Move Forward Party accuses government of trying to derail Progressive Liquor Bill

Move Forward Party Leader Pita Limjaroenrat said today (Wednesday) that the government’s move to ease restrictions on the production of liquor and beer is intended to derail the party’s Progressive Liquor Bill, which is due to have its second and third readings in the House tomorrow.

 

On Tuesday, the cabinet agreed to issue an edict to ease restrictions on the production of beer and liquor, to allow individuals to produce them for consumption and commercial purposes. The edict became effective today.

 

In his Facebook post, Pita said that the Move Forward Party has been trying to push for the relaxation of the restrictions, including sending petitions to the Excise Department and through other channels, for the past several years, “but the only response from the government has been silence”. He also noted that MP, Taopiphop Limjittrakorn, who was once arrested for brewing his own craft beer, has been campaigning for the liberalisation of liquor production for about six years.

 

The government’s inaction on this issue, he said, means that the Move Forward Party had to initiate its Progressive Liquor Bill.

 

The Bill has passed its first reading, has been scrutinised by a House panel and is about to return to the House, said Pita, adding that he would have praised the government, had it issued the edict four years earlier, and not just the day before his party’s Bill is to be considered in the House.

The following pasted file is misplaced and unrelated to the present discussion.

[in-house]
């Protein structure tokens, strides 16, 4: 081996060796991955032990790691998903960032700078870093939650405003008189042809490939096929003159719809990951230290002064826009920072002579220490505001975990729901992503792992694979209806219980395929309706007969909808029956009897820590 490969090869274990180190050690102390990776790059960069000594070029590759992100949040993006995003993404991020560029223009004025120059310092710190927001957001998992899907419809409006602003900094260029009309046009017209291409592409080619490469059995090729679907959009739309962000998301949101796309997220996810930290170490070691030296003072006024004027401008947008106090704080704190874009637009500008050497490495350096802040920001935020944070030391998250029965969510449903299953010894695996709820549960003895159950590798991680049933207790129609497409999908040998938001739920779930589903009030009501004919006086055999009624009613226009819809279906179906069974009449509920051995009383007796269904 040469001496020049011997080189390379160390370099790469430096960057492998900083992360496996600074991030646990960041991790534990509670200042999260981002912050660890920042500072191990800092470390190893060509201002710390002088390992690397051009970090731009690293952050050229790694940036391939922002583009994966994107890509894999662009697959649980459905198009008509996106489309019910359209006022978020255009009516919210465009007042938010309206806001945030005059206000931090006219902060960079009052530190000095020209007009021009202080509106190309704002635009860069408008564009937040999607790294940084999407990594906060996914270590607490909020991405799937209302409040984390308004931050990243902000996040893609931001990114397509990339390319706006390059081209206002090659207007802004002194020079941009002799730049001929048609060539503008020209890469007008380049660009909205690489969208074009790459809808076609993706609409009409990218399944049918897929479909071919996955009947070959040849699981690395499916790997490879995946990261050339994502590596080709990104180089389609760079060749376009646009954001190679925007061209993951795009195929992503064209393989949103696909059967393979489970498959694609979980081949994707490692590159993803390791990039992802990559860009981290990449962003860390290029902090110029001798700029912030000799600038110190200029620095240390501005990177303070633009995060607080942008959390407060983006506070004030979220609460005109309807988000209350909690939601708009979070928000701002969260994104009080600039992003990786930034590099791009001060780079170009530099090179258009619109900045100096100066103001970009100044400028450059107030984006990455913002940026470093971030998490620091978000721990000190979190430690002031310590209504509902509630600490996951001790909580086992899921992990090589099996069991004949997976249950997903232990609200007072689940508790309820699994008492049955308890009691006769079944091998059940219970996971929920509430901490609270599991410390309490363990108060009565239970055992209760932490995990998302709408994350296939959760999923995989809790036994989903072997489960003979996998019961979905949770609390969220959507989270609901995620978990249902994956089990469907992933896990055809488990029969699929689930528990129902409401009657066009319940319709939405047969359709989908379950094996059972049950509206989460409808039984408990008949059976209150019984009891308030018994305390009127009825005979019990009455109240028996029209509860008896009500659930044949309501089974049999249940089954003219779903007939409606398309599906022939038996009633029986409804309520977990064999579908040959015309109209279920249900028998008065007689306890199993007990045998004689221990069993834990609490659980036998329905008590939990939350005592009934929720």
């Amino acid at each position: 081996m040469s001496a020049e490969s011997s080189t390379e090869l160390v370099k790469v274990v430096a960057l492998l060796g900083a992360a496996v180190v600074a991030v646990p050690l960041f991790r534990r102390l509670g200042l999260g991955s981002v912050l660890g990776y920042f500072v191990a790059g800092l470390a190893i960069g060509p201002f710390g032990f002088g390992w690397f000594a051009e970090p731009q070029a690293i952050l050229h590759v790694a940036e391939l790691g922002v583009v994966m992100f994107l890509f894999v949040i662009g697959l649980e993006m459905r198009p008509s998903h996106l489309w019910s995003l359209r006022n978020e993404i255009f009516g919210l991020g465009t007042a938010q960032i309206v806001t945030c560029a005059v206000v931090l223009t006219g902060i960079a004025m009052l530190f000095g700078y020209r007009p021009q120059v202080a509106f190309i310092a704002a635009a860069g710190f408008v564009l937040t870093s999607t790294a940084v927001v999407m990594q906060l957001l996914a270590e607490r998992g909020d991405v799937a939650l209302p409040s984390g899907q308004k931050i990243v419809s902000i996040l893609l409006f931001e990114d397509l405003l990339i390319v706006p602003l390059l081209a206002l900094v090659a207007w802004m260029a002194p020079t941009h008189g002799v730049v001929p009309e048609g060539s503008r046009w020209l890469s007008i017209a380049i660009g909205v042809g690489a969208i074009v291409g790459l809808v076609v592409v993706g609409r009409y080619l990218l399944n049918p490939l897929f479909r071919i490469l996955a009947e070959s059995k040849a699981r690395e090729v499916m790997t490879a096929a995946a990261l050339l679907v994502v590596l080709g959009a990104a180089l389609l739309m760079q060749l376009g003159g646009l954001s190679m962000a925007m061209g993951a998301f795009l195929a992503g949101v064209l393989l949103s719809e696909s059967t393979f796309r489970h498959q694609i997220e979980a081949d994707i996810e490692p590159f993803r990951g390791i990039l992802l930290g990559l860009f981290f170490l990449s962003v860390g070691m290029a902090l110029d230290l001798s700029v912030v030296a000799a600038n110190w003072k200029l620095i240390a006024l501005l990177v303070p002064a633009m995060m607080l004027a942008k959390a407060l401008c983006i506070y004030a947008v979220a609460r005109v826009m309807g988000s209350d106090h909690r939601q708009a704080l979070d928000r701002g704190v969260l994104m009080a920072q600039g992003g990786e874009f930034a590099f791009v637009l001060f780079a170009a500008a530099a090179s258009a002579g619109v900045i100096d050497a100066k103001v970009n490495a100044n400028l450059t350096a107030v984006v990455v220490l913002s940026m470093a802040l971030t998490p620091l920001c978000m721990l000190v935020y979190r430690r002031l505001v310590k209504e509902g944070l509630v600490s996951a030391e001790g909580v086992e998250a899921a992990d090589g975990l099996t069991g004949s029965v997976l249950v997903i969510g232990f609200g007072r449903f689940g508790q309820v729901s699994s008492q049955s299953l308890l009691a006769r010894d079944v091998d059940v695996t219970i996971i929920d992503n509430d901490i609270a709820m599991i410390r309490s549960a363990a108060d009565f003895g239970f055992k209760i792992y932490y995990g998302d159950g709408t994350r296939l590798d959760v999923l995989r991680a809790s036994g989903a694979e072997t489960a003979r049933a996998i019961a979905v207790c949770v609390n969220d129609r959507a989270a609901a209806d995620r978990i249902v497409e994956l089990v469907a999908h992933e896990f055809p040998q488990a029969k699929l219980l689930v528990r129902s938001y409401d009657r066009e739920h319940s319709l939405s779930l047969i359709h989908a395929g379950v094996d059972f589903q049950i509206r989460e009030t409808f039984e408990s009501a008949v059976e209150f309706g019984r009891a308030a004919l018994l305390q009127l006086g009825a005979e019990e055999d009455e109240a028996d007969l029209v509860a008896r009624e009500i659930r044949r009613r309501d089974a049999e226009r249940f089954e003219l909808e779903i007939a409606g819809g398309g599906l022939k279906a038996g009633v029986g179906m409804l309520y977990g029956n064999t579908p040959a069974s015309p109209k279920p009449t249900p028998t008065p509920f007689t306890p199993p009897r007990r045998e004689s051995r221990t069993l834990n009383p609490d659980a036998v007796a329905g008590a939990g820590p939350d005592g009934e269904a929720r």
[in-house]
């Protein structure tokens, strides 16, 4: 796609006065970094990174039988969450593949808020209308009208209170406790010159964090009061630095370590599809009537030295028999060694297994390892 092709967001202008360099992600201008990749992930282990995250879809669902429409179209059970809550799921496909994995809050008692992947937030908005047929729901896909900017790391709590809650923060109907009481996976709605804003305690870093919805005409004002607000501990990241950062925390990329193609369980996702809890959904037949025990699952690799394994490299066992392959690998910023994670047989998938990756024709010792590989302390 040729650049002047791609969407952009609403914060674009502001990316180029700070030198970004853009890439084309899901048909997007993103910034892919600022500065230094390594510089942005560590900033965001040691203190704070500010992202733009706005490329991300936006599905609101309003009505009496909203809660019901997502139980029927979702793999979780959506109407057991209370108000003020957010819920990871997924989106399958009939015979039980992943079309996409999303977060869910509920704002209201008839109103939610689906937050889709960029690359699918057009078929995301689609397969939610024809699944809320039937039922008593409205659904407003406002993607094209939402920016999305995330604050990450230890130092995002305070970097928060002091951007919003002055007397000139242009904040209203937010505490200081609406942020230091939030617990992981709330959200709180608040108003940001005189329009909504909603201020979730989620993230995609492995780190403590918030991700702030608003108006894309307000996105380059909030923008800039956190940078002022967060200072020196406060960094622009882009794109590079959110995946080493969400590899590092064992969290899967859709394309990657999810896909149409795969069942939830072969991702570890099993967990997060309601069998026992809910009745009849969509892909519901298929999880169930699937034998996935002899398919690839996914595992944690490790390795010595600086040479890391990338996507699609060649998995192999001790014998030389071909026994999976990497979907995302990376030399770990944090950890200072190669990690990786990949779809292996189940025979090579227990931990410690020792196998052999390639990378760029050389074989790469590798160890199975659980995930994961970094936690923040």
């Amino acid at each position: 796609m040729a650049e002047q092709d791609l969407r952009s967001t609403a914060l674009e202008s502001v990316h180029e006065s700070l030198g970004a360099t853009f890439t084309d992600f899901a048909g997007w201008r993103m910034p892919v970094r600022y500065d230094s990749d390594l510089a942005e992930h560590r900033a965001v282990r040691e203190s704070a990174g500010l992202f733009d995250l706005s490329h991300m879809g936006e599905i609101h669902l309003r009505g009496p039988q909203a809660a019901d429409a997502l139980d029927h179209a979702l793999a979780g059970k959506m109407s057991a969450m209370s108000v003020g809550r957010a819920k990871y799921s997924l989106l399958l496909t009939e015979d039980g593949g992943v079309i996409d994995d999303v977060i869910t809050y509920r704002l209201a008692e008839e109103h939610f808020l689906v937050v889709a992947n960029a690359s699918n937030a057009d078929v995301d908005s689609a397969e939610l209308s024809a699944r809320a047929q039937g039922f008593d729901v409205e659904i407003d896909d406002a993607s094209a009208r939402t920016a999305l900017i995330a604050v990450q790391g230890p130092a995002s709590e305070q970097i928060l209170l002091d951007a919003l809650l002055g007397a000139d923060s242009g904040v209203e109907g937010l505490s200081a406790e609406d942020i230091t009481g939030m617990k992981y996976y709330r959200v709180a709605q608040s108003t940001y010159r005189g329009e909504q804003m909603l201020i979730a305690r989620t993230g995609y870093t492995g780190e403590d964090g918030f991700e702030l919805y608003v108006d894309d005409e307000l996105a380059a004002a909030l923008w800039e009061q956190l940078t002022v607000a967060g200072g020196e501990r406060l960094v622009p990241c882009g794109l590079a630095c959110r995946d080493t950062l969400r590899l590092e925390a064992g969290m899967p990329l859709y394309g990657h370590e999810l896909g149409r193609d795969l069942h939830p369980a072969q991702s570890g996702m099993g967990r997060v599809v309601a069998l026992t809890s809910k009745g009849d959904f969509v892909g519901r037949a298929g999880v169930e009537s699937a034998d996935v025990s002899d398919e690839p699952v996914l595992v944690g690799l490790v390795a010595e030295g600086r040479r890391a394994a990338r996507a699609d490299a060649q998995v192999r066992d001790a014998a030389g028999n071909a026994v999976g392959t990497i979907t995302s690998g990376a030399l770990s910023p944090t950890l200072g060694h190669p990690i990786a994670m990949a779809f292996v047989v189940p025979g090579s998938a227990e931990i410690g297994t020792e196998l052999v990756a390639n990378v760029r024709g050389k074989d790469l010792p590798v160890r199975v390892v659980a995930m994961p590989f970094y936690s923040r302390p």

The government’s sudden move can only be viewed as an attempt to derail the Move Forward Party’s Bill, said Pita, as he insisted that the government’s edict is not intended to “liberalise” liquor production, but “to build a new wall” to block new small producers.

 

He pointed to the several restrictions mentioned in the edict, such as production of more than 200 litres of liquor a year requiring a permit from the Excise Department, production for commercial purposes must register as a legal entity, each producer must be equipped with a production engine of five horse power and have seven employees for one year before its production capacity can be increased to 50 horse power and a brewpub or a pub which produces and sells beer must have a license from the Industrial Works Department.

 

Another restriction is that producers of special spirit or distilled beverages must have a minimum production capacity of 30,000 litres per annum or a minimum of 90,000 litres of other distilled beverages.

 

Source: Thai Public Broadcasting Service

Post Author: web Desk